Match let with ref vs &

What is the difference between

while let Some(ref node) = head {...}

and

while let Some(node) = &head {...}
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They are the same, but the second form was only added to the language in Rust 1.26. You can read more about the design and motivation of that feature in RFC 2005.

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Thanks! Can you kind of help me understand how I should read this. Like "destructuring an option into node from a reference to head?"

Hmm, I would say that node is binding a reference within head. I don't really think of it as destructuring unless the pattern is actually moving the pieces out. That's a fuzzy distinction though, because a single pattern can borrow some parts and move others.

Another possibility:

while let Some(node) = head.as_ref() {}

This one really is destructuring, because as_ref() returns an Option<&T>, then we take that apart.

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The way to read the second version is that matching on a reference is like matching on the inner type, except that all fields are turned into references.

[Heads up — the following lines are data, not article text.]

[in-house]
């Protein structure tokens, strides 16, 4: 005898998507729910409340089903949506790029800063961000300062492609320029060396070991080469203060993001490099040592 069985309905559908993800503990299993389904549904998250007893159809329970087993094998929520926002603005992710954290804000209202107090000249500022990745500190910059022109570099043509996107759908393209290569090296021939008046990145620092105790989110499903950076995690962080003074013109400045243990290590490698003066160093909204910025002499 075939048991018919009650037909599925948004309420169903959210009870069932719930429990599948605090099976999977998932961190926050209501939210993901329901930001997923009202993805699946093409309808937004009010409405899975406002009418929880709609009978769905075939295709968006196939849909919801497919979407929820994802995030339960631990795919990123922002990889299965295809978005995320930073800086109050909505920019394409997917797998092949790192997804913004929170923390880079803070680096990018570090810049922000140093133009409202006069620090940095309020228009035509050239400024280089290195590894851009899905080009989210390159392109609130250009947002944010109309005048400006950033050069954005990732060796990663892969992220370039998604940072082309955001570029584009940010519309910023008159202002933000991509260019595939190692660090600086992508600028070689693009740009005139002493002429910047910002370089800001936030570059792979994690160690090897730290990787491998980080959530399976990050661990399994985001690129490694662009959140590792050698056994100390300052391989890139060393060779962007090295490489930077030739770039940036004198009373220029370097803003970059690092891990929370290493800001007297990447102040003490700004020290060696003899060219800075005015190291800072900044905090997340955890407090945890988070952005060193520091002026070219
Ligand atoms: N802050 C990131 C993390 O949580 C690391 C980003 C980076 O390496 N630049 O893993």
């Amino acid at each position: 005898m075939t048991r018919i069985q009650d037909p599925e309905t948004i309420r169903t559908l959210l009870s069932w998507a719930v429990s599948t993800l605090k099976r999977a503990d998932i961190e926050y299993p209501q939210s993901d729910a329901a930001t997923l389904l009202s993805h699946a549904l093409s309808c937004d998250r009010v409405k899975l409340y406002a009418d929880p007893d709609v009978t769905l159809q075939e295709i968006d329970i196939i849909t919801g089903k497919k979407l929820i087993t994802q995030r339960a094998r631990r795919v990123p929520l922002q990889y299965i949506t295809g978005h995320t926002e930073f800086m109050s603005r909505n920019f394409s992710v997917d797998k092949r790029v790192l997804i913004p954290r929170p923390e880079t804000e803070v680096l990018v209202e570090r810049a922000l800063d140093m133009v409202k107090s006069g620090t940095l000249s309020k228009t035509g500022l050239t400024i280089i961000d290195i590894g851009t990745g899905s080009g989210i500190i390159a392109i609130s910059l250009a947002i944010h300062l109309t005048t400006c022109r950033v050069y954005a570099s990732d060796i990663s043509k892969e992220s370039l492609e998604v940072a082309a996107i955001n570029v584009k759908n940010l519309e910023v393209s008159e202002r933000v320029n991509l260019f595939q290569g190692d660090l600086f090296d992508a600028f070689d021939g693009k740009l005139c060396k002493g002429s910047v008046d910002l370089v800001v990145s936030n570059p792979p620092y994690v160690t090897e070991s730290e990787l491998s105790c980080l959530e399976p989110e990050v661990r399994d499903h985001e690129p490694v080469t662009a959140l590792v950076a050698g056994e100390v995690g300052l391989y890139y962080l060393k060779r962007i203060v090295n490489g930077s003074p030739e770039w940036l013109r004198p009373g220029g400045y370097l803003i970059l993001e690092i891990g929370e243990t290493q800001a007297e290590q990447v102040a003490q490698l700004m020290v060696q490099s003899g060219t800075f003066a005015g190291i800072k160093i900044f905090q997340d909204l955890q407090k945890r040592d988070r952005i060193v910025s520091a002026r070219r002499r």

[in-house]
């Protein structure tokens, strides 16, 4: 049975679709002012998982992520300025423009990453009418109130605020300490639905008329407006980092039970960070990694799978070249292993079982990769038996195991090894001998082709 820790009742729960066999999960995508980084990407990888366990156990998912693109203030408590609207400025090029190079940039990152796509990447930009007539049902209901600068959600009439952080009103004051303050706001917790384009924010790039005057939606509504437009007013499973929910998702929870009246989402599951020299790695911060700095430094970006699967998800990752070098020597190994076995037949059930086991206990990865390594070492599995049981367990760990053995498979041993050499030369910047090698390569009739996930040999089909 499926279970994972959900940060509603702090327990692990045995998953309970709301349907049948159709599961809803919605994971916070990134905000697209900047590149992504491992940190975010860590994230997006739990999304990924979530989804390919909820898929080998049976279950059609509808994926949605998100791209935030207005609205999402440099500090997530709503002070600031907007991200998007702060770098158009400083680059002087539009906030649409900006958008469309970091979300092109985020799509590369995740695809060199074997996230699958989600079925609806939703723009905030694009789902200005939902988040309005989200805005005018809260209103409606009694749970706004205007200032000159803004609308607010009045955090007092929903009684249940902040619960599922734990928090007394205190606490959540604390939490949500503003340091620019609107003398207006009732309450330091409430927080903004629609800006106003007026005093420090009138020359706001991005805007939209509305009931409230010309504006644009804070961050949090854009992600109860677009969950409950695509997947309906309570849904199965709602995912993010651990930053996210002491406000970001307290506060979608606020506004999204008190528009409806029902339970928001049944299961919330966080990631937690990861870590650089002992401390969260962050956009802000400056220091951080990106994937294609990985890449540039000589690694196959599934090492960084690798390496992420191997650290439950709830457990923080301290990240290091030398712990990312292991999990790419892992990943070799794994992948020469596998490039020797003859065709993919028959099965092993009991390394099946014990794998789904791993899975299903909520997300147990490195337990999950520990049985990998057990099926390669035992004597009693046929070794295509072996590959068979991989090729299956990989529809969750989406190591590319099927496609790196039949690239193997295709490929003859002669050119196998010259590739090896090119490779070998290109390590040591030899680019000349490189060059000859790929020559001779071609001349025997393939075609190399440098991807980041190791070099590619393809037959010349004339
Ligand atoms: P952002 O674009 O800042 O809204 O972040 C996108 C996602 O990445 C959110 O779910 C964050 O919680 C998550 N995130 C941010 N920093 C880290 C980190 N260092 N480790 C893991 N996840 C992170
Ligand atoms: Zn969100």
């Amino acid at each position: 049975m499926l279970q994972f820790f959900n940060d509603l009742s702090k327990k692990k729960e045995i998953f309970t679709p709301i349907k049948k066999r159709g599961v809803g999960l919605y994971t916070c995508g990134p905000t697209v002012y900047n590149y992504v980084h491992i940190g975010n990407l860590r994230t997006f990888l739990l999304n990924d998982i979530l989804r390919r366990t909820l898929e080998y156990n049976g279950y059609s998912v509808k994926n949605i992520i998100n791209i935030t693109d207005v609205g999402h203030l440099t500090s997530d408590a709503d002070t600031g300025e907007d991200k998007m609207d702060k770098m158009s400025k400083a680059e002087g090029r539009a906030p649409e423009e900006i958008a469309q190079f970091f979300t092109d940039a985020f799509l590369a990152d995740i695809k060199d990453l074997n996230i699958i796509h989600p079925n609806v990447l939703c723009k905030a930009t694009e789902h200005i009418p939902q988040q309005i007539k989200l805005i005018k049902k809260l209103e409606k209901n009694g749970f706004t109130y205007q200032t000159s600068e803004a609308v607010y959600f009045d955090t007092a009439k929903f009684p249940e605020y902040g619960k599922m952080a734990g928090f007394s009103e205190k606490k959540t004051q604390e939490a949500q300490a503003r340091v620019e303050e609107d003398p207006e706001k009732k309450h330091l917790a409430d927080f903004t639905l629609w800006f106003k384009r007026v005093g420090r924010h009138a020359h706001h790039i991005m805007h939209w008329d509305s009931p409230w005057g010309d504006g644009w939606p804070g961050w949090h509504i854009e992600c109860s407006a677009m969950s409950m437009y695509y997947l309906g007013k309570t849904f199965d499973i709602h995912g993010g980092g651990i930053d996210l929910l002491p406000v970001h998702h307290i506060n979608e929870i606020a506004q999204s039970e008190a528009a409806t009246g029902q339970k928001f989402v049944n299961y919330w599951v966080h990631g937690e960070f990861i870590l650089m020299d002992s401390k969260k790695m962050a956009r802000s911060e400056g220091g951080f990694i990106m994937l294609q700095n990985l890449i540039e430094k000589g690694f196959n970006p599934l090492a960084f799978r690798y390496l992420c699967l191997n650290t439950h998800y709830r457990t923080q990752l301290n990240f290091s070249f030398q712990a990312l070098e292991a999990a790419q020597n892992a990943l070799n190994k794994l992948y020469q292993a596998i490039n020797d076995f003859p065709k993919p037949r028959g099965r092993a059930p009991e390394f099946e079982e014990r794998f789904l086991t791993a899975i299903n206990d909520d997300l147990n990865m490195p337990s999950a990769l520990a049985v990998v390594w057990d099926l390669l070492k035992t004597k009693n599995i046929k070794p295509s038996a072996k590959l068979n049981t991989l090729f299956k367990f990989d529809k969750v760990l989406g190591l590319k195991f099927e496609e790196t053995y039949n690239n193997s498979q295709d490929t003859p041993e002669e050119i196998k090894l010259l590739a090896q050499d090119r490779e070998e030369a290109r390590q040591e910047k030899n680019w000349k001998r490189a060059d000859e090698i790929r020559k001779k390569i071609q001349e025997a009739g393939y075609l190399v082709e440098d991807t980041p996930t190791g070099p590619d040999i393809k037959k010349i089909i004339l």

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Since all the fields are turned to references, am I able to still borrow the BIG type again within that block? LIke does borrowing Struct borrow all of the fields of the struct as well or can I borrow those seperately afterwards?

while let Some(ref mut node) = head {
    let again = &mut head.as_mut().unwrap();

This doesnt compile if I try to use any of the variables but i want to know like how the borrows work.

Are they actually EXACTLY the same? Like it looks like by using "ref" im only borrowing the inner field of the struct. Is is actually borrowing the whole struct?

That's a fair point. The original examples have the same effect, but in something like this:

let opt: Option<(String, String)> = Some(("a".into(), "b".into()));
// ...
if let Some((ref a, b)) = opt {
    // we borrowed `a` and moved `b`
}

You cannot move b with if let Some(...) = &opt.